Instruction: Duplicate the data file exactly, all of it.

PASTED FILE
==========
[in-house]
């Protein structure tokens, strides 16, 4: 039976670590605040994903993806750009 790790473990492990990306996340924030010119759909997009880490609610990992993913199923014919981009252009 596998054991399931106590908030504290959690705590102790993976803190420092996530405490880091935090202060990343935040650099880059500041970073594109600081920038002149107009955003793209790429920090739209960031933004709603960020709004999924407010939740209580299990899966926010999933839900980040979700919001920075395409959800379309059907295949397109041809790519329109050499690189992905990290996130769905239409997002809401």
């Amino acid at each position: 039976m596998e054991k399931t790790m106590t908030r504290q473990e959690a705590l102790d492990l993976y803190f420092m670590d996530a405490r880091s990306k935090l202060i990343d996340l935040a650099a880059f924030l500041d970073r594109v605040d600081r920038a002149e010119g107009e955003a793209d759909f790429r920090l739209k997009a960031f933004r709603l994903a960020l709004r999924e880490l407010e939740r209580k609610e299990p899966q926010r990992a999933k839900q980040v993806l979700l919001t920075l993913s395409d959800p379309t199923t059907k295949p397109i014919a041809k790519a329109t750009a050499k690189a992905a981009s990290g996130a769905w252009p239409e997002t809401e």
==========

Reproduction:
[in-house]
């Protein structure tokens, strides 16, 4: 039976670590605040994903993806750009 790790473990492990990306996340924030010119759909997009880490609610990992993913199923014919981009252009 596998054991399931106590908030504290959690705590102790993976803190420092996530405490880091935090202060990343935040650099880059500041970073594109600081920038002149107009955003793209790429920090739209960031933004709603960020709004999924407010939740209580299990899966926010999933839900980040979700919001920075395409959800379309059907295949397109041809790519329109050499690189992905990290996130769905239409997002809401």
């Amino acid at each position: 039976m596998e054991k399931t790790m106590t908030r504290q473990e959690a705590l102790d492990l993976y803190f420092m670590d996530a405490r880091s990306k935090l202060i990343d996340l935040a650099a880059f924030l500041d970073r594109v605040d600081r920038a002149e010119g107009e955003a793209d759909f790429r920090l739209k997009a960031f933004r709603l994903a960020l709004r999924e880490l407010e939740r209580k609610e299990p899966q926010r990992a999933k839900q980040v993806l979700l919001t920075l993913s395409d959800p379309t199923t059907k295949p397109i014919a041809k790519a329109t750009a050499k690189a992905a981009s990290g996130a769905w252009p239409e997002t809401e």